There is one Republican notably absent on Wednesday as President Trump arrives in Minnesota, 3rd District Rep. Erik Paulsen.
While his congressional colleagues, Reps. Tom Emmer and Jason Lewis, will join Trump at a round-table ahead of his rally in Duluth this evening, Paulsen is in Washington D.C.
With Paulsen facing a significant challenge to his 3rd District seat from DFLer Dean Phillips this November, his absence is the latest sign that he's attempting to distance himself from the president.
At the end of May, Paulsen held three town halls in which he opposed Trump's policies on immigration, felt the Russian interference in election meddling wasn't being taken seriously enough, and backed special counsel Robert Mueller's probe into said interference.
This follows increasing pressure at the grassroots level from constituents in the 3rd District demanding he take a stand against some of the president's most controversial policies.
Not least of these, and certainly the most present of them, is the policy separating immigrant children from their parents after crossing the border illegally, a measure apparently taken by the Trump Administration to force Democrats to agree to new immigration measures, including the funding of the border wall.
Paulsen has recently stated his opposition to the policy, tweeting on Sunday that "Children shouldn't be used as leverage."
He went further on the day Trump lands in Minnesota, describing the policy as "unconscionable" and cited it as the reason why he's in D.C. today, not Duluth.
Hours after this tweet, Trump signed an executive order ending his child separation policy.
Also not in attendance is gubernatorial candidate Tim Pawlenty, who is sending his running mate Michelle Fischbach instead. His GOP opponent Jeff Johnson will be there however.
While Pawlenty was heavily critical of Trump during his candidacy, he's struck a kinder tone towards his since announcing his run for governor, and posted this message to his Twitter followers on Wednesday.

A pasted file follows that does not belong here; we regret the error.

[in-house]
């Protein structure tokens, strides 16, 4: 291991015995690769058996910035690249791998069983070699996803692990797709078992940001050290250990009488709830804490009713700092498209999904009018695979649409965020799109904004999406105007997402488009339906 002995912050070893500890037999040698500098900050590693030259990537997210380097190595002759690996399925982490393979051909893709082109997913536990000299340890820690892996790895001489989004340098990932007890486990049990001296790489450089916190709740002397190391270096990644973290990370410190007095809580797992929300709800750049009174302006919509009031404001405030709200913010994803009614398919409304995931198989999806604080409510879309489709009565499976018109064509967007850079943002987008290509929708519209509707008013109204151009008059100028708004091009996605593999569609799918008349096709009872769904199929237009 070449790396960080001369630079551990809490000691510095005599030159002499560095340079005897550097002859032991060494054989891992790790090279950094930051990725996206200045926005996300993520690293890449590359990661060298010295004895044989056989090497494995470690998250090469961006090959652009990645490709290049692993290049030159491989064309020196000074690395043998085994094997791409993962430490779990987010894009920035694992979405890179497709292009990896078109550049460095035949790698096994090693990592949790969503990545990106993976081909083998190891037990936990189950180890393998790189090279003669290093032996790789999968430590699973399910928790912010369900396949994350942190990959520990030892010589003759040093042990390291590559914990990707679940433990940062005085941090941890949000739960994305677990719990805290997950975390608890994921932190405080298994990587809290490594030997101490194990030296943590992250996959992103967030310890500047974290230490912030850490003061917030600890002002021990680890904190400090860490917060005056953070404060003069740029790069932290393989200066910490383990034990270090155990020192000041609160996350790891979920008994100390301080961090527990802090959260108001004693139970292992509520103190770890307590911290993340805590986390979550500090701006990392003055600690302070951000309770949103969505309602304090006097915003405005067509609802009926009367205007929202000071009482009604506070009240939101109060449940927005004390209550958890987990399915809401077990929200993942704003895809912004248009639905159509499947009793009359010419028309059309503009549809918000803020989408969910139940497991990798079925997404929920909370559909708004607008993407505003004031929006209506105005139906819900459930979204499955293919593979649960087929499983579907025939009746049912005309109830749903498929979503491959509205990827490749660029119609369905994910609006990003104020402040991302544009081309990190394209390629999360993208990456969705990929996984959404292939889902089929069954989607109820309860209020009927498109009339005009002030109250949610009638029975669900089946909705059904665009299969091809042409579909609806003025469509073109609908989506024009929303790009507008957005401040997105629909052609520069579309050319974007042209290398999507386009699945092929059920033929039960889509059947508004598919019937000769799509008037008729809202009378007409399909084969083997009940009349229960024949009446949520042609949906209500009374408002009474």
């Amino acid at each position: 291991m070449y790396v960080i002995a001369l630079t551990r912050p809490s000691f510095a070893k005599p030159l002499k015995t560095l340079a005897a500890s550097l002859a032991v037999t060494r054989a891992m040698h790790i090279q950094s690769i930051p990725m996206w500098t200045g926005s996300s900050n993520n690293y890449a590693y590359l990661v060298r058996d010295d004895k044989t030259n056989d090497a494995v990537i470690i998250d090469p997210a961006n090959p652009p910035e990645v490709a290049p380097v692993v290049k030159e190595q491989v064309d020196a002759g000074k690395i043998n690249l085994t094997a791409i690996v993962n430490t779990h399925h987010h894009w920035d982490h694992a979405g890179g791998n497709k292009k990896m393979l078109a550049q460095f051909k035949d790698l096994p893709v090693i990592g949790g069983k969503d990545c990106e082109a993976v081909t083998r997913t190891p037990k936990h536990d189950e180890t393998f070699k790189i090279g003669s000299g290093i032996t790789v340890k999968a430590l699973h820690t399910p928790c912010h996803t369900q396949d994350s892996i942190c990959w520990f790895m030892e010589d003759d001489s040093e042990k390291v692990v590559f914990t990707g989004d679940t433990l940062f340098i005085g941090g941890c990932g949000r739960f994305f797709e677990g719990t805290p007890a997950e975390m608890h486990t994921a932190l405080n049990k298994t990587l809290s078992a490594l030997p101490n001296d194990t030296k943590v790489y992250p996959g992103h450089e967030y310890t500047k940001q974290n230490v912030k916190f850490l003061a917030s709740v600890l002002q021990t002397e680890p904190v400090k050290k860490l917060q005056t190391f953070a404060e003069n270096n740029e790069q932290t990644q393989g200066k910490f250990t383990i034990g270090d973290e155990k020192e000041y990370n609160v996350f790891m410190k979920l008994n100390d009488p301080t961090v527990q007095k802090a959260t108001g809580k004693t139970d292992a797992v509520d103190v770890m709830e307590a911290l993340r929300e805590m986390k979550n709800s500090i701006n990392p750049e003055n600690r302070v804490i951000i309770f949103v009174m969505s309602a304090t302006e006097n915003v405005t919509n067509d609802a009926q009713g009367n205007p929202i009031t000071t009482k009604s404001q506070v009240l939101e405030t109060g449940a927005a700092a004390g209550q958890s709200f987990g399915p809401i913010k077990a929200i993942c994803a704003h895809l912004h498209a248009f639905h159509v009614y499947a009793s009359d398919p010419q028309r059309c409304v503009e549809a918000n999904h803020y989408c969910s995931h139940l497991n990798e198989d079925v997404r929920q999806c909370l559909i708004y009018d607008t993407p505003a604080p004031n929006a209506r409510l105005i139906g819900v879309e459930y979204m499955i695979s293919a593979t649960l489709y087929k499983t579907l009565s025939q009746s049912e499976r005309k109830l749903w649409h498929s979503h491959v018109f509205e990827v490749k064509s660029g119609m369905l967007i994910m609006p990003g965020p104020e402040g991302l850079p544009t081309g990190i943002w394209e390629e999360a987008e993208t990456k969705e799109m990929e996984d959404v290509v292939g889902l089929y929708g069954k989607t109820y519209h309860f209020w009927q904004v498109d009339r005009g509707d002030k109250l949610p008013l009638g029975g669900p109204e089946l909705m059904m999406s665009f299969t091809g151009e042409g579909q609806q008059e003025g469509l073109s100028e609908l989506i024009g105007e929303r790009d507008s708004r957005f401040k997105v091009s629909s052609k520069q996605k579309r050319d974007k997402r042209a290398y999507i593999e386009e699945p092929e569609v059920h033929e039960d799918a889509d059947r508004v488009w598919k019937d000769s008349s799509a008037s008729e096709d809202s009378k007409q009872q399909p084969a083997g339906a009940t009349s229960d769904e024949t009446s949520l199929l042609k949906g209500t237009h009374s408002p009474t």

Emmer meanwhile, whose 6th District is typically a Republican stronghold, was more sympathetic to the president's choices, telling WCCO Radio he agrees with him that the fix to the immigration controversy needs to come from Congress.
"Our civil society is based on a rule of law," he said. "We have a legislative process, if it doesn't work, which our immigration system is sadly broken, it needs to be fixed. And it's got to be done for the longterm and that has to happen through the legislative process."
He also told the Pioneer Press while he doesn't want to see what's happening happen, the U.S. has a responsibility to make sure the parents are who they say they are, and are not "human traffickers or drug dealers."
Lewis has been a long-time supporter of Trump, and continues to back him even though his 2nd District is known to swing between blue and red.
Also speaking to the Pioneer Press regarding the child separation policy, he said "no one wants to see families needlessly separated," but agreed with the president's stance that a fix at the border should form part of wider changes to the immigration system.
Among the most enthusiastic about Trump's visit is Pete Stauber, who is running on the GOP ticket in the tightly-contested 8th Congressional District this November, and will also be attending the pre-rally round-table with the president.